Buchanan’s work, which has been exhibited widely in Florida, has appeared in solo and collective shows in Colorado, New Mexico, Boston, Providence, and Atlanta as well as Greece. She has continued to document both the natural beauty and the effects of climate change on aquatic ecosystems in her native state, but has also focused her lens on Iceland, Patagonia, the Falklands, Bangladesh, and elsewhere. An affiliate of the Waterkeeper Alliance since 2013, Buchanan has worked with Waterkeepers globally during these projects. This summer she studied water issues in lakes with a microbiologist and photographer in Poland. She currently lives in Asheville, North Carolina, where she often photographs the biodiversity of the Southern Appalachians.
“Water does not stop at borders and what happens to water upstream impacts people and ecosystems downstream . . . The preservation of water should not be a partisan issue. It is a basic human right that we all need to work together to preserve.”
Florida’s Changing Waters
Florida’s waterways are treasures that are being irreparably damaged from the negative impacts of climate change, agricultural pollution, population and urban growth, and land development. The photographs in Changing Waters are a document of what is happening and a call to action to preserve these resources for the importance of both their natural beauty and essential role in our survival. This project also highlights the efforts of those who are involved in the protection of our waterways, and shares their successes and failures, as well as their perspectives on the use and conservation of water.
It’s no secret that Florida, especially South Florida and the Miami Beach area, is experiencing unprecedented development. Because Florida is known mostly for its beaches, the preservation of rivers, lakes and bays is frequently overlooked. The explosion of coastal development is on-going situation that threatens the health of coastal areas by removing or harming plants such as mangroves and decimating the habitat of sea creatures such as oysters that are critical to the preservation of shorelines and water quality. Human health, and the health of the entire ecosystem are at risk.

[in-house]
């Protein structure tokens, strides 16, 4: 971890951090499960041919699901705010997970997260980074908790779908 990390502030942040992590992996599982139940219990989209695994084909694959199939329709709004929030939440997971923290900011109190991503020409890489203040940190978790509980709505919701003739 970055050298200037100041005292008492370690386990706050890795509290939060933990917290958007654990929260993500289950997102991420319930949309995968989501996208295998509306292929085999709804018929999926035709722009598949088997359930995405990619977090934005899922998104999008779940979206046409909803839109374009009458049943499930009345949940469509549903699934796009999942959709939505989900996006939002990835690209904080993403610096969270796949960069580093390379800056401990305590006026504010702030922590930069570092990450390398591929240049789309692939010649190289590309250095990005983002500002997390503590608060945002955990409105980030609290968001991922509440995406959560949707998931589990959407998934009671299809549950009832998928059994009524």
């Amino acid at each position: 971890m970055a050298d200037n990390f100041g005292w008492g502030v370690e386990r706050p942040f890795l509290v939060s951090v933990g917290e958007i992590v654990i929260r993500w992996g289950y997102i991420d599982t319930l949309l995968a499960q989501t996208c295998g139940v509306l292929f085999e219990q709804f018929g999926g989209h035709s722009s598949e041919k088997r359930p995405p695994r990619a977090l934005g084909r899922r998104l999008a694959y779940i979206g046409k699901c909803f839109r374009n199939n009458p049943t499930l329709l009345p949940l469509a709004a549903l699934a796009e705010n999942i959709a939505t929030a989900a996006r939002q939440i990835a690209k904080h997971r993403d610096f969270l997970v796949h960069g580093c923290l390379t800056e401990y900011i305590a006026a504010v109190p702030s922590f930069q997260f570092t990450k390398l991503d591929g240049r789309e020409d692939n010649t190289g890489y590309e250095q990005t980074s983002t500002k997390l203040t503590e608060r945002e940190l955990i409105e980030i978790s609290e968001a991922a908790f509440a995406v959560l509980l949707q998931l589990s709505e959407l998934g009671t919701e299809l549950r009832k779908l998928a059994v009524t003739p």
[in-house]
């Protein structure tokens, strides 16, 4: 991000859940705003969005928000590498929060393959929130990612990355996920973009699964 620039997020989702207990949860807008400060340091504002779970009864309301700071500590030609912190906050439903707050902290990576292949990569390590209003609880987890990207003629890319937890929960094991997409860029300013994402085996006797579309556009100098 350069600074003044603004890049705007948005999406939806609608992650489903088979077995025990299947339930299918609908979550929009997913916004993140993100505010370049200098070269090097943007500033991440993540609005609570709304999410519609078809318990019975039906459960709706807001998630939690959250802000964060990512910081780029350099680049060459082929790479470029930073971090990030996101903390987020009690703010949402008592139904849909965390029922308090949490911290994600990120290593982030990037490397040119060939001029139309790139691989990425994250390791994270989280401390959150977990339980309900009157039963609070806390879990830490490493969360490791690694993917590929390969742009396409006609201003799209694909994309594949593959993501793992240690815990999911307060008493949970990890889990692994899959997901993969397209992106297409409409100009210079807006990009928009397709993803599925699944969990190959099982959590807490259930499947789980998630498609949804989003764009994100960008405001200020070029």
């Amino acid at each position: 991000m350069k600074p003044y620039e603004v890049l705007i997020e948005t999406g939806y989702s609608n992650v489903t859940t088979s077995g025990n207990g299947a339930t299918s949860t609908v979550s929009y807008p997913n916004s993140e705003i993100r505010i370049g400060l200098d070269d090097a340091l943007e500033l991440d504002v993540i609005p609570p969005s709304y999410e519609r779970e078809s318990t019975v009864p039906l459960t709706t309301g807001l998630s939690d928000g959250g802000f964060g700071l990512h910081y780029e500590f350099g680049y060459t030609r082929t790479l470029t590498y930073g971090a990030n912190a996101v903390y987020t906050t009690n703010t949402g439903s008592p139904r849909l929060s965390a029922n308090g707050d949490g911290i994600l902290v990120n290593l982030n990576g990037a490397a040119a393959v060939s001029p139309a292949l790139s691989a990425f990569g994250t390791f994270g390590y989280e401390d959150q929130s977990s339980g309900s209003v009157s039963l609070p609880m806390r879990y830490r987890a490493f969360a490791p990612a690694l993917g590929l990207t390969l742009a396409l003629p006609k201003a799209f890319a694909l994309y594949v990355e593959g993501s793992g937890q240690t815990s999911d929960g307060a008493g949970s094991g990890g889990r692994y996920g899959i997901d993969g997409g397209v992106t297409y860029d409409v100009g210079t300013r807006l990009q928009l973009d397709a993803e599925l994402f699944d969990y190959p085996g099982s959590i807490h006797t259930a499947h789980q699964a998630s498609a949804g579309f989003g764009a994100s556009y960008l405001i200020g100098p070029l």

As the population increases estuaries and waterways are being damaged by the diversion of water from inland waterways to use in reservoirs and farms, and by the removal of water from aquifers. The encroachment on watersheds caused by population growth and expanding neighborhoods with more lawns, roadways, and wastewater drainage pipes also contributes to the deterioration of water quality. Additionally, sea level rise combined with increasingly severe storms threatens the quality of freshwater rivers and lakes as well as the integrity of the coastline, riparian landscapes, and native species.
In 2013 I drove alone cross-country in search of myself and for something to which I could dedicate my life. While I was traveling I met river keepers and indigenous people who were protecting the ever-dwindling waterways of the Southwest. When I returned home, I decided to focus on the waterways in my home state of Florida. Recently, I traveled across the country again meeting Waterkeepers and indigenous people and recognized the water issues we are facing as a society cross state lines and will benefit for a more unified approach in the search for solutions. With this project, I invite viewers to consider their personal relationships to water, and to consider how they might be better stewards of this fundamentally important––and finite–– resource.